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The First Thing You Should Do After a Cancer Diagnosis By Andrea Atkins


You’ve been diagnosed with cancer. Now what? According to recent studies, what you do before you begin treatments

can make a big difference in how you feel afterwards. Cancer prehabilitation is the latest medical thinking in cancer


If you’ve got cancer, the weeks between learning the news and when you have surgery—or start chemotherapy or

radiation—can be a long, worrisome time. But new studies are showing that patients can make good use of that time

by following a prescribed-by-their doctor plan of improved nutrition, exercise, and psychological assessment during

those weeks. Such prescriptions are known as “prehabilitation,” and these studies suggest that patients who do

“prehab” have better health outcomes than those who don’t.

“This is cutting edge, evolving treatment that is not offered everywhere,” says Julie Silver, M.D., associate chair of

Physical Medicine and Rehabilitation at Harvard Medical School, founder of Oncology Rehab Partners, author

of Before and After Cancer Treatment: Heal Faster, Better, Stronger, and a breast cancer survivor, herself. “But the

idea is that there are specific interventions that can be done to improve particular outcomes.”

For those who follow it, prehabilitation has been shown to accomplish several important improvements:

• Shorter hospital stays. Staying in the hospital following surgery can be uncomfortable and leave a patient more vulnerable to hospital-borne infections. Going home a day or two sooner is often the reward for those who follow a protocol. According to Silver, one hospital showed that prehab reduced lung cancer patient’s post-operative stay from five to three days. 

• Better Treatment Options: Some patients can improve their overall health through prehabilitation. For example, a thoracic surgeon who believed his lung cancer patient was too ill for surgery was able to perform the operation two months later after his patient improved her respiration and physical stamina through a prehabilitation program. “Many people stop chemo or radiation because they can’t tolerate the treatment,” Silver says. “That pause delays you getting to the next treatment. But prehab may get you to the next treatment faster—and decrease delays in treatment.” 

• Better Outcomes and Quicker Return to “Normal”: Cancer prehab was shown to improve patients’ ability to regain mobility after colo-rectal cancer treatment, according to Silver, citing a study from Canada. In this study, a group of patients was offered moderate aerobic and resistance exercises, nutrition counseling with protein supplementation, and relaxation exercises four weeks prior to surgery.  After surgery, when this group was compared with a group that had rehabilitation only, the prehab group recovered their physical functioning (ability to walk and get around) more quickly than those who did not.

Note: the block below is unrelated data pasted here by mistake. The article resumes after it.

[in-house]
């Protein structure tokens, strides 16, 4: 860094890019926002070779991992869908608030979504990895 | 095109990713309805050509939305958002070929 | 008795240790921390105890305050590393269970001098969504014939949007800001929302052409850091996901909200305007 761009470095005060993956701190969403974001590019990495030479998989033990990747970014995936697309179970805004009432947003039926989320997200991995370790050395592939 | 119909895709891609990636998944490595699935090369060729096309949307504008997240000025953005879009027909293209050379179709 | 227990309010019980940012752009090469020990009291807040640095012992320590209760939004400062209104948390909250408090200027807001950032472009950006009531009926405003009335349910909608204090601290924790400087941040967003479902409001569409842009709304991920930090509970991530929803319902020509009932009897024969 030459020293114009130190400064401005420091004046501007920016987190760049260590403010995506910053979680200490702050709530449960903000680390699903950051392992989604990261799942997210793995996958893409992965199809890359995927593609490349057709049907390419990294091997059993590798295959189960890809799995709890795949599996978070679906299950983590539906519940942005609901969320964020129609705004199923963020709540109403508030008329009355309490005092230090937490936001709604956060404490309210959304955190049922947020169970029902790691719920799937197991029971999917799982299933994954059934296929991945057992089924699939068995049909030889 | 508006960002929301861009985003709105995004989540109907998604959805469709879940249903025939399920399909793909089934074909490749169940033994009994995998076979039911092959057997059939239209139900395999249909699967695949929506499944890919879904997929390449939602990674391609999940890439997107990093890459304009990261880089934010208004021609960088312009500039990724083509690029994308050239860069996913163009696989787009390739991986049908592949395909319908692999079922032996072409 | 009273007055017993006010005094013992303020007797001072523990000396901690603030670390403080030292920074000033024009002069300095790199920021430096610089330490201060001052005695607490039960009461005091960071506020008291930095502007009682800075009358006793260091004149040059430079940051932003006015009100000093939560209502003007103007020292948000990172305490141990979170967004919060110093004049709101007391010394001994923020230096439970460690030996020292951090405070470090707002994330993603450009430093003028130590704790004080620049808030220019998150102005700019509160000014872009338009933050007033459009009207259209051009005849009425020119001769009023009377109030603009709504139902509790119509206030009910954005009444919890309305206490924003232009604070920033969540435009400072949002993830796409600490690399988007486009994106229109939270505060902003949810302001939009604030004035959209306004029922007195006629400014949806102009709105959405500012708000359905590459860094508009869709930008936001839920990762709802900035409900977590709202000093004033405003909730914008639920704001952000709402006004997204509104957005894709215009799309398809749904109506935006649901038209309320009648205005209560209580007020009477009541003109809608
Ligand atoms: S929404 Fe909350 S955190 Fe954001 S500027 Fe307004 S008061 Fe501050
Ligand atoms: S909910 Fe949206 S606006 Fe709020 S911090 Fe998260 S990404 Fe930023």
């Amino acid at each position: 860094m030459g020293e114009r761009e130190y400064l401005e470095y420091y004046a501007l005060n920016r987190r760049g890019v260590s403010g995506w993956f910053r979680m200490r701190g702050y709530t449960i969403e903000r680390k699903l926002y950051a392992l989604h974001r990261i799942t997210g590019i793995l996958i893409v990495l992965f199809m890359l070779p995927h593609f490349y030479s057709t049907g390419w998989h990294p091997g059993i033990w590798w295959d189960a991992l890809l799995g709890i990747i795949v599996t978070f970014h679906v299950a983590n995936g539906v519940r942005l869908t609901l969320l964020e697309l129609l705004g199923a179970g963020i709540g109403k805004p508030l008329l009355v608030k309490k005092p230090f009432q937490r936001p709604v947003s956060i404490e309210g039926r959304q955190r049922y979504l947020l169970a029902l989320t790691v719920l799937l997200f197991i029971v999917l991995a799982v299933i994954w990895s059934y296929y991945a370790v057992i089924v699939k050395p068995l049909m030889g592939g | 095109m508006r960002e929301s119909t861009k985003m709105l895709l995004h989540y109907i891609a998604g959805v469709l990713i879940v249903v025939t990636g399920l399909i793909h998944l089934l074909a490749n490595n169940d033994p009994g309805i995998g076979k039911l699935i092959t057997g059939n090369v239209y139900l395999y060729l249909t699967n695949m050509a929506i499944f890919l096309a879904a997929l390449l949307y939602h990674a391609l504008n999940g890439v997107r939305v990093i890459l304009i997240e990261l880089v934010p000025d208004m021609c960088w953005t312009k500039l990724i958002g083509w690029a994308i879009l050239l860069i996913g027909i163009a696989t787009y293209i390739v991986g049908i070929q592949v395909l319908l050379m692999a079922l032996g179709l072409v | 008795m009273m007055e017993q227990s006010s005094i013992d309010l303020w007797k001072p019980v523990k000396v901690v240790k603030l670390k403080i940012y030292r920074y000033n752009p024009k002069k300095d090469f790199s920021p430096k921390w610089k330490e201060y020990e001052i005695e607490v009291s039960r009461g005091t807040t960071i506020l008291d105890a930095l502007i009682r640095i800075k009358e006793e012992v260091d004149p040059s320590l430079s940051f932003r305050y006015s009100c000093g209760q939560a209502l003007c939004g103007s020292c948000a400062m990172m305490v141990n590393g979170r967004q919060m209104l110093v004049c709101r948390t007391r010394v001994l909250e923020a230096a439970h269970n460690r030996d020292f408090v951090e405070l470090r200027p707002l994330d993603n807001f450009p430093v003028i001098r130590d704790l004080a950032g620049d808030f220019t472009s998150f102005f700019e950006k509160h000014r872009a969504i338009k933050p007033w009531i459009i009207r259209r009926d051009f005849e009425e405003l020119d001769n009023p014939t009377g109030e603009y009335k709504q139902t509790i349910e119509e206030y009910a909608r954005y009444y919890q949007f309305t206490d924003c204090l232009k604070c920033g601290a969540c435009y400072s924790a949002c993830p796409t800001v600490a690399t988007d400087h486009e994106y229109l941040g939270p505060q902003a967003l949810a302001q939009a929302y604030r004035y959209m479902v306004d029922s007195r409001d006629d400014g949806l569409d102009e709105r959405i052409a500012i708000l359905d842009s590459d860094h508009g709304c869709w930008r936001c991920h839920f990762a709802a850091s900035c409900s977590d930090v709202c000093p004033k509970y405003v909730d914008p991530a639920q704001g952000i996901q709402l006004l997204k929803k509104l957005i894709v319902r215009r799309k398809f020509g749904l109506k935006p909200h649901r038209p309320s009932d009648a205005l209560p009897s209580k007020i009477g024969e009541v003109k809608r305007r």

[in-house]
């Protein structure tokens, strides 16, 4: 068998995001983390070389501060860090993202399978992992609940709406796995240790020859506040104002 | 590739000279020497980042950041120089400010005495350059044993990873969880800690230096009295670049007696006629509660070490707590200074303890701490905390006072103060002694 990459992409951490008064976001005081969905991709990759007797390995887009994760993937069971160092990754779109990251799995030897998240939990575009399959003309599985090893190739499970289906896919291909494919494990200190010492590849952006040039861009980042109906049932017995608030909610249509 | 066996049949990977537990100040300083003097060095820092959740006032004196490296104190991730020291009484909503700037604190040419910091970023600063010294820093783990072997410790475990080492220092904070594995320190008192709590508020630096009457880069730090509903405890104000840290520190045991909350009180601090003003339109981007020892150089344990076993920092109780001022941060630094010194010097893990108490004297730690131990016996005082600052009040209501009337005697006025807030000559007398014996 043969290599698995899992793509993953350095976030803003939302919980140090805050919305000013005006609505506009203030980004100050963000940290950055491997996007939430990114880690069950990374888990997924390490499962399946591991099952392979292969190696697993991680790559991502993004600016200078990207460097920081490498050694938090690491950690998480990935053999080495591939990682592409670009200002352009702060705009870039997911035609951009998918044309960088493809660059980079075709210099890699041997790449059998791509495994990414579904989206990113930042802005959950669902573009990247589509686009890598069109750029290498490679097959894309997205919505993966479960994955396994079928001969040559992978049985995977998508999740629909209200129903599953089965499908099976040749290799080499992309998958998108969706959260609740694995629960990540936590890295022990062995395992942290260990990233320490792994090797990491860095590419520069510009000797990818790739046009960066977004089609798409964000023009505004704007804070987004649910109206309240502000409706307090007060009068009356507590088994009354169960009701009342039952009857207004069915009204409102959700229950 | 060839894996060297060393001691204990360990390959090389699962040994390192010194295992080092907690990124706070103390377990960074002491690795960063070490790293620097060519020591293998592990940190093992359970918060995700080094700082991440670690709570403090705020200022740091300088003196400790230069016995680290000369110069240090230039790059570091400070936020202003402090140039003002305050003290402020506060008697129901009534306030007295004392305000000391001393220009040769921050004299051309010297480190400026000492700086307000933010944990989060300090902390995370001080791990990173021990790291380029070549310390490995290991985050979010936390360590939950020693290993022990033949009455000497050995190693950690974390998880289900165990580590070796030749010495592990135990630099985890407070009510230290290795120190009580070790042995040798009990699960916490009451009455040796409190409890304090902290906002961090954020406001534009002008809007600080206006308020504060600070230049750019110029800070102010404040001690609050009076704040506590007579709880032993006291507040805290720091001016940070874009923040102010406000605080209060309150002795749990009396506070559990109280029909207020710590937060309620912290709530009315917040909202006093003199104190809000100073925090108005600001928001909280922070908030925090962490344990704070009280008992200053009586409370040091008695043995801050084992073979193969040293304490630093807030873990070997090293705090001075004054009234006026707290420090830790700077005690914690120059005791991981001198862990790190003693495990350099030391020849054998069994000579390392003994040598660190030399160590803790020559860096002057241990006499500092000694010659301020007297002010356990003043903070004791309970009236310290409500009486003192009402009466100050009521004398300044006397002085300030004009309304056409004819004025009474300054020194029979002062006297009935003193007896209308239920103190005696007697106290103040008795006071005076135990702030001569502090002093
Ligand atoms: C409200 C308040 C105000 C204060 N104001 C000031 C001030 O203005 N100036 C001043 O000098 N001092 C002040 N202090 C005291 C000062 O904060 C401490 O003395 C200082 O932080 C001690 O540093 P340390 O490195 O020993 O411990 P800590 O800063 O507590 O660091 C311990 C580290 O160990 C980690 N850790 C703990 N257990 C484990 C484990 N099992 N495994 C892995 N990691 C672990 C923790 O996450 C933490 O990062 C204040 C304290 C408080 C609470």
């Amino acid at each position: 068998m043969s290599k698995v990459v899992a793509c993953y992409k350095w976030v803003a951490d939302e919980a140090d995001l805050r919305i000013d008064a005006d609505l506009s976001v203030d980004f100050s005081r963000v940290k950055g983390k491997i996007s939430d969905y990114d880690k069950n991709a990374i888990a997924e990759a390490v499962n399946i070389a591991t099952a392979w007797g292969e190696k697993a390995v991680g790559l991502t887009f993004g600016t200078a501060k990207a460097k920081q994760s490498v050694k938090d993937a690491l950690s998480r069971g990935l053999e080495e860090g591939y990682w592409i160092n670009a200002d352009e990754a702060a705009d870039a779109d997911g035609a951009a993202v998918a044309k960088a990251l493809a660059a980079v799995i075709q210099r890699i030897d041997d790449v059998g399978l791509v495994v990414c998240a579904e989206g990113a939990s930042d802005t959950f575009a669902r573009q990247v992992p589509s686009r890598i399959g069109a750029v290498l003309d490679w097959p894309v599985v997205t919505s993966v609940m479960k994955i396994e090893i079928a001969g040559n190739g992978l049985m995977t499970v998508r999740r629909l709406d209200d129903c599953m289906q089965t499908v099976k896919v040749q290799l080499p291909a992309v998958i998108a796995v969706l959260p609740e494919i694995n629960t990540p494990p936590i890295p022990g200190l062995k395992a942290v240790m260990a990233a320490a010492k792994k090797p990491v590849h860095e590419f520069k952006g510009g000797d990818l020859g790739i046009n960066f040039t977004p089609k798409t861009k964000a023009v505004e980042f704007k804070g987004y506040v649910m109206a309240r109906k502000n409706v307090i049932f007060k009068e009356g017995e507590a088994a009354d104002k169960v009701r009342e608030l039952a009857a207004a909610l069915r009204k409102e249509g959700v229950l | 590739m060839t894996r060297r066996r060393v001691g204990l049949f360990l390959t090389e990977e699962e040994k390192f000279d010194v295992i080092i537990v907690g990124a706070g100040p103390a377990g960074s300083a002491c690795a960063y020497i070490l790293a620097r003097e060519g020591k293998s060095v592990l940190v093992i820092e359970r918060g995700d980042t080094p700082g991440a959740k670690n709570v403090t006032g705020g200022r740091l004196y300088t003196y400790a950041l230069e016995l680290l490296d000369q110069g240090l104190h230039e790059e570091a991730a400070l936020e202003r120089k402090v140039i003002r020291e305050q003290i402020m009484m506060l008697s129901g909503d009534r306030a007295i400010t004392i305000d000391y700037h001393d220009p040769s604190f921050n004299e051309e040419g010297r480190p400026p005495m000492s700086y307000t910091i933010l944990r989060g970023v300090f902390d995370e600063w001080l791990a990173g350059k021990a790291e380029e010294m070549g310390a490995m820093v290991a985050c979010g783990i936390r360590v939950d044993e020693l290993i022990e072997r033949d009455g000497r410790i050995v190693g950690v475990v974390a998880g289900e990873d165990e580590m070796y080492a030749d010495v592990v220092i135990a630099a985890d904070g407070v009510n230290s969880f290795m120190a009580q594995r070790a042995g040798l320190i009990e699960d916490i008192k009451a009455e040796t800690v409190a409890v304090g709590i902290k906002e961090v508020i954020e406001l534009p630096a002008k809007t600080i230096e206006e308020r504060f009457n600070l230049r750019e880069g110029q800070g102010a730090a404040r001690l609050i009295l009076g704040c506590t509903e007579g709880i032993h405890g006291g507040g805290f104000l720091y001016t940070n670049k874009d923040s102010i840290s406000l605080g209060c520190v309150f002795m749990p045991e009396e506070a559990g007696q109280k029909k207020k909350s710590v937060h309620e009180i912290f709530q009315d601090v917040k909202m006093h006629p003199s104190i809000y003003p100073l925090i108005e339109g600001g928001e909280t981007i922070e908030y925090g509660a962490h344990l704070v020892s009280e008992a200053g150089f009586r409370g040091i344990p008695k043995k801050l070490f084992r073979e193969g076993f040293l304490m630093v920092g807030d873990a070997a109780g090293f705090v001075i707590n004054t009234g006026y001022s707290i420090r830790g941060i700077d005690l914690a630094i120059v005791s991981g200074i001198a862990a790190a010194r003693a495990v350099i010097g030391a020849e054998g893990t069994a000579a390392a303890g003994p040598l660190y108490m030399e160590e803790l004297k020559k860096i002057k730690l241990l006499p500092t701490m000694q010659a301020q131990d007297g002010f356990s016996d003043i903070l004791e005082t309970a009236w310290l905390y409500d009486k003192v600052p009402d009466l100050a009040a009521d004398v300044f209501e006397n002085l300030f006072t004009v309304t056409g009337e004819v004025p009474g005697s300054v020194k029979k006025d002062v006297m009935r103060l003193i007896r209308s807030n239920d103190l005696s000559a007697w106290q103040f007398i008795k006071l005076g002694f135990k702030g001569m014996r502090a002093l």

Not All Pre-Cancer Services Are Prehabilitation

Many hospitals offer services to patients awaiting cancer treatment, Silver says. But not all of those programs can be

called “prehab.” 

“The best prehab programs are not one-size-fits-all,” Silver says. “They are carefully prescribed, using protocols based

on the particular diagnosis and a patient’s baseline status.”

So a lung cancer patient, for example, would be prescribed exercises that focus on the muscles involved in breathing

to prevent post-operative complications such as pneumonia. For prostate cancer patients, exercises might focus on

strengthening the pelvic floor to reduce the chance of urinary incontinence while a head and neck cancer patient might

be working on swallowing exercises. But prehab is not just about exercise.

Improving a patient’s nutrition (and perhaps supplementing it) can improve their post-treatment outcome, Silver says.

Poor nutrition is associated with higher death rates, complications, and higher costs of treatment. 

Researchers studying cancer patients have also determined that almost 20 percent of them experience anxiety and

depression. Addressing those needs before surgery with stress reduction techniques and other psychological

interventions can be a big help in treating the “whole” patient.

Many of the prehab activities can be done at home. “The best prehab protocols have a component where the patient is

involved in carrying them on at home—whether that’s practicing stress reduction techniques like muscle relaxation or

meditation,” Silver says.

Not all hospitals offer prehab to their patients. To find a hospital near you that does, go and enter your zip code. 

If your hospital does not have such a program available, ask whether you can speak with a patient navigator,

someone who can help you identify and figure out access to the care you need. “These people are often nurses and

they are usually really terrific at helping to plug people in to get the right care at the right time,” Silver says. 

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